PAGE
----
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Preparation for Incursion

The Incursion of New Wheat Stem Rust Races into the United States: Preparation through research, Education, and Extension
Photo: Uredinia of Puccinia graminis f. sp. tritici. (Courtesy B. Steffenson)

Photo: Uredinia of Puccinia graminis f. sp. tritici. (Courtesy B. Steffenson)

New races of the wheat stem rust pathogen (Ug99) may enter the U.S. at anytime.  Ug99 was first detected in Africa and has recently spread to Iran.  The pathogen can be blown long distances and the likelihood of inadvertent human-mediated spread is considerable.  The U.S. grows 60 million acres of wheat valued at $13 billion and potential loss to Ug99 could exceed $10 billion.

Most U.S. wheat and barley cultivars are susceptible to Ug99.  Wide deployment of resistant cultivars will likely require 7-10 years and until then the first line of defense will be applications of fungicides.  In this project funded by the USDA CSREES Biosecurity Program, we are developing research, extension, and education components of an IPM program to provide growers with efficient in-season stem rust management to protect their crop yields and profits between the time Ug99 enters the U.S. and deployment of cultivars with durable long-term resistance to this pathogen. 

Spread of Stem rustScott Isard is leading a team that includes Drs. Erick DeWolf (Extension Wheat Pathologist, Kansas State University), Les Szabo (Researchers, ARS Cereal Disease Laboratory), and Joe Russo (Agricultural Meteorologist and President of ZedX Inc. a private firm that specializes in providing weather modeling services and information technologies to agricultural stakeholders).  Dr. Szabo’s lab is currently working diligently to develop PCR tools.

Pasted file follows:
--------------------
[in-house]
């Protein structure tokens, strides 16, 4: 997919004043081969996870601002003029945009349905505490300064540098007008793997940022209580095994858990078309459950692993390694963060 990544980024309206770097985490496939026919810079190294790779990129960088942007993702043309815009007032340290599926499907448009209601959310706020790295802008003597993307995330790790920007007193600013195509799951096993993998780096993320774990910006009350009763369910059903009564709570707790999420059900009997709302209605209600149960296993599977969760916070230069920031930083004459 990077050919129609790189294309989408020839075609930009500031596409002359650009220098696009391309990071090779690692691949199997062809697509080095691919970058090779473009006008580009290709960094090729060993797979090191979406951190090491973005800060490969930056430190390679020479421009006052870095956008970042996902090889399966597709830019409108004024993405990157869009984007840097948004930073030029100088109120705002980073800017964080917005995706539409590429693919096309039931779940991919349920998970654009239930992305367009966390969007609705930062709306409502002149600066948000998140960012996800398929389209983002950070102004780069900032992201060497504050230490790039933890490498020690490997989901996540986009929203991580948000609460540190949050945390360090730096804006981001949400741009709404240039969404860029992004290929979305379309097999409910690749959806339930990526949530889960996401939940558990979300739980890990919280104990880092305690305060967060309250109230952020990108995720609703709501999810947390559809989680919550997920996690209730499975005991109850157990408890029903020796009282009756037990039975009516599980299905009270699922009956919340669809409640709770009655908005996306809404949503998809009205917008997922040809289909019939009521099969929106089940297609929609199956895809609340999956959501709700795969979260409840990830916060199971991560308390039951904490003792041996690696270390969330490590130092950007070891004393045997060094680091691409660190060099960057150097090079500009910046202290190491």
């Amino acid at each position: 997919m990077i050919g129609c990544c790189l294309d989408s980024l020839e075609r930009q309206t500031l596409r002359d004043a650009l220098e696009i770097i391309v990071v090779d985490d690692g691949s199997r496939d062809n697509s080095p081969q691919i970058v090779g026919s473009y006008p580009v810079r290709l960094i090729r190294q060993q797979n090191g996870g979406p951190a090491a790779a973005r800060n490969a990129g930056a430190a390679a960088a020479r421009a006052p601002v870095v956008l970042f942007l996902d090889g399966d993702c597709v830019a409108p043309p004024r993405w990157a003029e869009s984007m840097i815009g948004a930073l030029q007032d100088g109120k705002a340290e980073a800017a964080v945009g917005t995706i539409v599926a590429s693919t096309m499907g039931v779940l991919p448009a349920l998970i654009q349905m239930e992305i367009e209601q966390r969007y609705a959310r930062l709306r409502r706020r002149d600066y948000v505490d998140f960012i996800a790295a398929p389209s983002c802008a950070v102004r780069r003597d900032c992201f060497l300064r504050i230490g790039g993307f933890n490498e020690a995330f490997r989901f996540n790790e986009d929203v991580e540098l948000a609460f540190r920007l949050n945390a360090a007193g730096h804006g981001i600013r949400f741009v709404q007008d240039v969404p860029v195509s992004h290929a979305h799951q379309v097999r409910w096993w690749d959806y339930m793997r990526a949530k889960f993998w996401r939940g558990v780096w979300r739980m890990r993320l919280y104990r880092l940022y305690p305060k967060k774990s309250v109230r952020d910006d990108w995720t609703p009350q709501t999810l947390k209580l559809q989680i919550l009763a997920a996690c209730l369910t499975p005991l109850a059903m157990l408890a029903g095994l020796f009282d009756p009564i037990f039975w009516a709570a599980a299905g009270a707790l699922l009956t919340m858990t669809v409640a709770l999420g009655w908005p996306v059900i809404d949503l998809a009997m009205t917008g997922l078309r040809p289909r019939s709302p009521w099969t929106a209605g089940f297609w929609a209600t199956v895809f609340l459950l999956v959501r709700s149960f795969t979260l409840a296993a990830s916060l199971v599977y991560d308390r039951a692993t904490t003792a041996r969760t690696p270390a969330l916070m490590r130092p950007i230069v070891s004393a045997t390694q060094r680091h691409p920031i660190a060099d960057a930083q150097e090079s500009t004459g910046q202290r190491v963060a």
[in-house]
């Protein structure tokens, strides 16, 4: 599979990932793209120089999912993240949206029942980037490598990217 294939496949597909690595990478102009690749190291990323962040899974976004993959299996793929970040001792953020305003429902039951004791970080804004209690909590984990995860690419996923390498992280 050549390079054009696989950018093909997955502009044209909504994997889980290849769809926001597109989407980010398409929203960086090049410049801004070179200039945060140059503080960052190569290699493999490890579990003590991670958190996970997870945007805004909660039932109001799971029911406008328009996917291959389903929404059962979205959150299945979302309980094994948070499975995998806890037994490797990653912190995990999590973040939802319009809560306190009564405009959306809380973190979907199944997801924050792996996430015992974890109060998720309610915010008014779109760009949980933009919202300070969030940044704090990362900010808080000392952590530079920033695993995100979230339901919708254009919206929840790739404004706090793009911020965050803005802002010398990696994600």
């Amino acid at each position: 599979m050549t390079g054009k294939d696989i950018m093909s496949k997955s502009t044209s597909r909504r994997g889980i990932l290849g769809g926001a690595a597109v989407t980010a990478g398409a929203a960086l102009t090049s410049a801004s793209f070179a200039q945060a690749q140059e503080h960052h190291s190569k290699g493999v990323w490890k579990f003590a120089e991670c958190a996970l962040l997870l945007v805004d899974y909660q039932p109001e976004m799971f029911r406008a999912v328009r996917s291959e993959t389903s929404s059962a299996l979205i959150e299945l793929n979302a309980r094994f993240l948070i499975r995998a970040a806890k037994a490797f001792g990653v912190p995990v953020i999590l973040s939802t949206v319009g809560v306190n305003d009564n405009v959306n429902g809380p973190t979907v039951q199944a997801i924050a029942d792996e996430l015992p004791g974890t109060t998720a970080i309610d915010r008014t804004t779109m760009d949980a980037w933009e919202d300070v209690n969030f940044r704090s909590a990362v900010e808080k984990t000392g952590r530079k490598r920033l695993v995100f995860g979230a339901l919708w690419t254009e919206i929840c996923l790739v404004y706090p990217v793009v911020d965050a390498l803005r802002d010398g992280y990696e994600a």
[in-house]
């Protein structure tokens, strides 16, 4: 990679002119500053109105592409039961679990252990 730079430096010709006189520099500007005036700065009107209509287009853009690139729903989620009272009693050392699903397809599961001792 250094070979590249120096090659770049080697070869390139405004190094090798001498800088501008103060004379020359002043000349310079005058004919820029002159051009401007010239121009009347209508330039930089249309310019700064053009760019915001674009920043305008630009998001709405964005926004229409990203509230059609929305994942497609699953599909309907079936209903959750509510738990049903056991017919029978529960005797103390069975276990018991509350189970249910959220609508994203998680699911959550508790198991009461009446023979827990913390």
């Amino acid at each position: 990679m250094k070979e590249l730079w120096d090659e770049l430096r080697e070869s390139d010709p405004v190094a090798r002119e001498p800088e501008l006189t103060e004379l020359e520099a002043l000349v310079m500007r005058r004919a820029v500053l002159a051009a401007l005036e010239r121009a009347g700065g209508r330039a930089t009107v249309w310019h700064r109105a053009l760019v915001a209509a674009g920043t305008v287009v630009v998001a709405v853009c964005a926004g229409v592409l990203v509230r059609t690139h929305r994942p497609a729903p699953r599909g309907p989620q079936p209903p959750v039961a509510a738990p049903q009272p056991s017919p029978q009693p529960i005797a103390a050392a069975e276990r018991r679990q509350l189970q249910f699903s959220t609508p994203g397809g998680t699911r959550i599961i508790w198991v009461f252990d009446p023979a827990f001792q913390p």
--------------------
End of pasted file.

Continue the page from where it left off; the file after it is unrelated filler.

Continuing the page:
Drs. Isard, Russo and Szabo are building a system to integrate observations from disease monitoring and spore collection networks with aerobiology modeling to provide U.S. growers with early warning of indigenous wheat rusts over the next few years, so that when Ug99 arrives we will be able to forecast its spread more accurately.

Dr. Erick DeWolf is spearheading the efforts of Extension Specialists and other stakeholders from wheat and barley producing states to enhance existing wheat rust monitoring programs, develop appropriate wheat stem rust educational materials, and to create a protocol for communicating information critical for management decision making. Dr. Isard is also developing a university aerobiology course at Penn State to teach state-of-the-art methods for responding to threats from invasive organisms to the next generation of scientists.